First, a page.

DUBAI, April 12 Generally positive first-quarter
results from banks in the Gulf helped lift confidence in
financial stocks in early trade on Wednesday, while Saudi
Arabia's third largest telecommunications operator jumped by its
daily limit after it swung to its first ever quarterly net
Shares in Qatar National Bank rose 0.9 percent
after it reported net profit of 3.2 billion riyals ($879
million) in the three months to March 31, up 12 percent from the
prior year period and beating Arqaam Capital analysts' forecast
of 3.0 billion riyals.
Loan growth was up 33 percent year on year to 536 billion
riyals, while customer deposits rose by 34 percent to 541
Its peers that trade on Doha's exchange were also
strong, with Commercial Bank jumping 3.1 percent. The
index was up 0.8 percent.
In Saudi Arabia, banking shares were also outperforming with
all but one of the 11 lenders advancing. Confidence in the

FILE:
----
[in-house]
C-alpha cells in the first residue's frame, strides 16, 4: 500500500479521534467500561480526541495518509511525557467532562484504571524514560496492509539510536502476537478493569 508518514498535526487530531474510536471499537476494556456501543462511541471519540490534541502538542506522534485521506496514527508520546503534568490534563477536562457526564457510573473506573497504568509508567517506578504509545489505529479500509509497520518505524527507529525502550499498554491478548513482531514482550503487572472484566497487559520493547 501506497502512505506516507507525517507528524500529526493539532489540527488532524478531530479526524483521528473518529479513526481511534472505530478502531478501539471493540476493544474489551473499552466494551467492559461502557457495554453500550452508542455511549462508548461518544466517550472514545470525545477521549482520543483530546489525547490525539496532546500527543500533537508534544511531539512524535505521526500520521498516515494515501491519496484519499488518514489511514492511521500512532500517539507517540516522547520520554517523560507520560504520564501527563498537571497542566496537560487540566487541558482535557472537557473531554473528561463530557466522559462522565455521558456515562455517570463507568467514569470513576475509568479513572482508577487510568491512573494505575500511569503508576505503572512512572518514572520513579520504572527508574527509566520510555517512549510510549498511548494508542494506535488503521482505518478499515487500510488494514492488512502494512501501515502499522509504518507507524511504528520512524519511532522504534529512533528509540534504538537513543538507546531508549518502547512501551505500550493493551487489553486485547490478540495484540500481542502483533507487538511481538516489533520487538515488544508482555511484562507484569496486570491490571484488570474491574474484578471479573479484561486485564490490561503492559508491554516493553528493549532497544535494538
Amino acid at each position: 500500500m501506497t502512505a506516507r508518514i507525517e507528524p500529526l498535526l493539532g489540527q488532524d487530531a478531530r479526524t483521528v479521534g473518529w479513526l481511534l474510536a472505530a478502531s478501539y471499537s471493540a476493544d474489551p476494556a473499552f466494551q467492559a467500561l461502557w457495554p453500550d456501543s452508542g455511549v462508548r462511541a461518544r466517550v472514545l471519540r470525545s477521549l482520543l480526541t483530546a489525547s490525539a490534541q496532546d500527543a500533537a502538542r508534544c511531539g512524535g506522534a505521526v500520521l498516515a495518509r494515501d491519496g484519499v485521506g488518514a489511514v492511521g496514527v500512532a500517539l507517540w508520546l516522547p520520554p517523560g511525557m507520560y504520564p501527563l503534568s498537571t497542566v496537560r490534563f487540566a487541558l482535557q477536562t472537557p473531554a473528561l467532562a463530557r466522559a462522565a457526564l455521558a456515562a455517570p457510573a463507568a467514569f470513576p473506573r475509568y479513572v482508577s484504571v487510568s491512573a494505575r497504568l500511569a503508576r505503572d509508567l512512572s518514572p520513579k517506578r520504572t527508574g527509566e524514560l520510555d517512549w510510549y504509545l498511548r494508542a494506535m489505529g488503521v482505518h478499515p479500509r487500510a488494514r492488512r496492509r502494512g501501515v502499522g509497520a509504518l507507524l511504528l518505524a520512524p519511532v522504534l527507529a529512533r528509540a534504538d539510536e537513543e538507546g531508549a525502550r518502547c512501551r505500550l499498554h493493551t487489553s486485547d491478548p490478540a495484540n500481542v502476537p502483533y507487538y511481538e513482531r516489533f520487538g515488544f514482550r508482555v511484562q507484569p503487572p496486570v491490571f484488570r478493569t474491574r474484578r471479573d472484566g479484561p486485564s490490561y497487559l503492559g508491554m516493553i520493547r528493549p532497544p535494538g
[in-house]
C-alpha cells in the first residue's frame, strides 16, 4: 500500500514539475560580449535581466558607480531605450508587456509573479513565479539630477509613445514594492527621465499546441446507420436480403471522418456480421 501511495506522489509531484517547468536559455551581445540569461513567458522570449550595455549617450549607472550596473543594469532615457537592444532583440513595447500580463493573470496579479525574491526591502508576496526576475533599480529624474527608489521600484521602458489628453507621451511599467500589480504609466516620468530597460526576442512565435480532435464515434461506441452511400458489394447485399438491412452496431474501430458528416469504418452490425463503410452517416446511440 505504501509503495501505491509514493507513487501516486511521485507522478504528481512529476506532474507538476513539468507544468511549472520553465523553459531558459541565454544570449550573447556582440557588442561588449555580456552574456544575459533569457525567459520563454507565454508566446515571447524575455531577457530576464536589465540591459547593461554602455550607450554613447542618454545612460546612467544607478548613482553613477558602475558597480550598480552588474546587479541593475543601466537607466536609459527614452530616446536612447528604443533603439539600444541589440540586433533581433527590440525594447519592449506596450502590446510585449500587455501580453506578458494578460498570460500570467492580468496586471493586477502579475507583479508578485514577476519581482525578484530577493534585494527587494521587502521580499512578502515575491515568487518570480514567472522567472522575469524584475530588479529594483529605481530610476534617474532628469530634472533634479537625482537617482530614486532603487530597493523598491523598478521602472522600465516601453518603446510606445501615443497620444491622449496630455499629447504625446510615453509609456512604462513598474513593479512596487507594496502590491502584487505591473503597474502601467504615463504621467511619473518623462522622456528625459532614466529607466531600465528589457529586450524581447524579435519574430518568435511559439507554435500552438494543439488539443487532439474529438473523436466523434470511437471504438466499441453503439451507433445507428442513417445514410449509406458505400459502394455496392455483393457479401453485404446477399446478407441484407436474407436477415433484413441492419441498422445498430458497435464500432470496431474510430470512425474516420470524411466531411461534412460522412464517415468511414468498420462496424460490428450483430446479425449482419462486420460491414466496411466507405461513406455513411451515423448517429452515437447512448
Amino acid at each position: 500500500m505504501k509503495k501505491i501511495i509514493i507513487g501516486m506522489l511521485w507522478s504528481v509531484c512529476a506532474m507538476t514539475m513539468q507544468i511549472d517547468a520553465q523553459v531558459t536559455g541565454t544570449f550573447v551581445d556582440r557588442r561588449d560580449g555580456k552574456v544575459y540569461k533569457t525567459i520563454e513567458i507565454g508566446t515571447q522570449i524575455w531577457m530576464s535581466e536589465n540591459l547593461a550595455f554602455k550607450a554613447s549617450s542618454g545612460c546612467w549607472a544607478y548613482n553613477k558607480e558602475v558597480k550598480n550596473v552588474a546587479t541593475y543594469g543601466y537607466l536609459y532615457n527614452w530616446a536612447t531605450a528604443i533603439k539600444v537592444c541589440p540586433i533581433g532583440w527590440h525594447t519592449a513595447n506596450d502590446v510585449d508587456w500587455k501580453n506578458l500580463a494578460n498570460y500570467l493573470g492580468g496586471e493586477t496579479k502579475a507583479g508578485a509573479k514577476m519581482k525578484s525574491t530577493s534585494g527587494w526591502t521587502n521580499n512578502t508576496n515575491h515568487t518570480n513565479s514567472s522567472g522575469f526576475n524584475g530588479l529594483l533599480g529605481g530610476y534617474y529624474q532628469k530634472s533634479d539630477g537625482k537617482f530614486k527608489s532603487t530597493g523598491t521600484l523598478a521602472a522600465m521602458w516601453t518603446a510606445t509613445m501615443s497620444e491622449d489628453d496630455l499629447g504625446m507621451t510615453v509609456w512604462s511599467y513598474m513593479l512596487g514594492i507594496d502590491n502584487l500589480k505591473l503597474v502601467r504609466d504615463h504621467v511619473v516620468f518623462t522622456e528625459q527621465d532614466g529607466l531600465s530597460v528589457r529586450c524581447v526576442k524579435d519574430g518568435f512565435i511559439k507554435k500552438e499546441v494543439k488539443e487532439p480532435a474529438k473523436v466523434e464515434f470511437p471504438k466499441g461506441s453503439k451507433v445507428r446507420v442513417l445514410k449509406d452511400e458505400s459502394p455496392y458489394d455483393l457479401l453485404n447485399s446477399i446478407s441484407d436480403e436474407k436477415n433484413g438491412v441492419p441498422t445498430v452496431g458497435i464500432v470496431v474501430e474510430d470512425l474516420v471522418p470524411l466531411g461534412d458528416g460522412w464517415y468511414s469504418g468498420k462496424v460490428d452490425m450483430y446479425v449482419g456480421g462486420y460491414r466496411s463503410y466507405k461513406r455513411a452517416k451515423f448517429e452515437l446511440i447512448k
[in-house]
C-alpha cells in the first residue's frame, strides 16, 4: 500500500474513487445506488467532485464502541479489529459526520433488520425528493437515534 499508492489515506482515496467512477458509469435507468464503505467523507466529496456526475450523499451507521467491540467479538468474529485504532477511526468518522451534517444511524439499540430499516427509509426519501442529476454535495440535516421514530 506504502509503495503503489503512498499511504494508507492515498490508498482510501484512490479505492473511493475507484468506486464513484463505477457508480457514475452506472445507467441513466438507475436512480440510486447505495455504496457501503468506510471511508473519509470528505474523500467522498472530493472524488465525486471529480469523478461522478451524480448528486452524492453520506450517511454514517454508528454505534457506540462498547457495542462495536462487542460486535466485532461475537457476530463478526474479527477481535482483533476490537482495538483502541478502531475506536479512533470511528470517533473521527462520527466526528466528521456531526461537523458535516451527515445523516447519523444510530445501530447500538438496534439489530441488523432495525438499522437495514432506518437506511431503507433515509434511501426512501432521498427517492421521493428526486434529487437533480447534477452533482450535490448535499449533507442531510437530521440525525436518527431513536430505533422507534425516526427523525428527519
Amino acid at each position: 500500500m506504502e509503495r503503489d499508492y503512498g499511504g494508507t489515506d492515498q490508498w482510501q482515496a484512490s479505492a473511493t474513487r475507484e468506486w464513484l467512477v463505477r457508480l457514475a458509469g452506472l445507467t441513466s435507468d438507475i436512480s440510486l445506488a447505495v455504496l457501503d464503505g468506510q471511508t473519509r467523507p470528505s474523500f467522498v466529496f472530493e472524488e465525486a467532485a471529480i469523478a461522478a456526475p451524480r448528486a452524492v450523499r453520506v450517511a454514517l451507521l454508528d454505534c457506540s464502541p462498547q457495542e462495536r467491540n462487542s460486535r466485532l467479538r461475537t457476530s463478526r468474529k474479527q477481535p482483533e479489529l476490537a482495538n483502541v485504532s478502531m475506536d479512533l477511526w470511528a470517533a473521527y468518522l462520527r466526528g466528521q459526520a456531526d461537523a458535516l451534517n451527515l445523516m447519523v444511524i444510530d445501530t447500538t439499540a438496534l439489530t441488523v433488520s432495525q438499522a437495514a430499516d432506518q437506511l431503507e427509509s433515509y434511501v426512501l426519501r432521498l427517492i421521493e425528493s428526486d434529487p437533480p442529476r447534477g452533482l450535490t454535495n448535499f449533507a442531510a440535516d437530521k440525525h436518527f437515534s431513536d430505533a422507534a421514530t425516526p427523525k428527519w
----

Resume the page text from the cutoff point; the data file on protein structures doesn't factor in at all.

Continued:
sector was lifted after Saudi British Bank reported
earnings that were broadly in line with estimates.
The lender made a first quarter net profit of 1.04 billion
riyals, down 9.3 percent from the year-ago period. SABB
attributed the fall in net profit to higher operating expenses,
but said it was partially offset by a 1.6 percent increase in
Shares in telecommunication operator Zain Saudi
jumped 10 percent to 10.05 riyals in their opening minutes of
trade after the company made its first ever quarterly net profit
since listing in 2008 of 45 million Saudi riyals. That compared
to a loss of 249.7 million in the prior-year period, and beat
analysts' estimate of a loss of 104 million riyals.
Zain Saudi's sales grew 9 percent to 1.92 billion riyals.
Analysts at NCB Capital attributed the surprisingly positive
result to strong top-line growth, a record-high gross margin of
67.3 percent, and lower-than-expected depreciation and financing
The Dubai index was up 0.1 percent, buoyed by a 1.0
percent rise in shares of Dubai Islamic Bank, which
had reported a 4 percent rise in first quarter results on
(Reporting by Celine Aswad; Editing by Mark Trevelyan)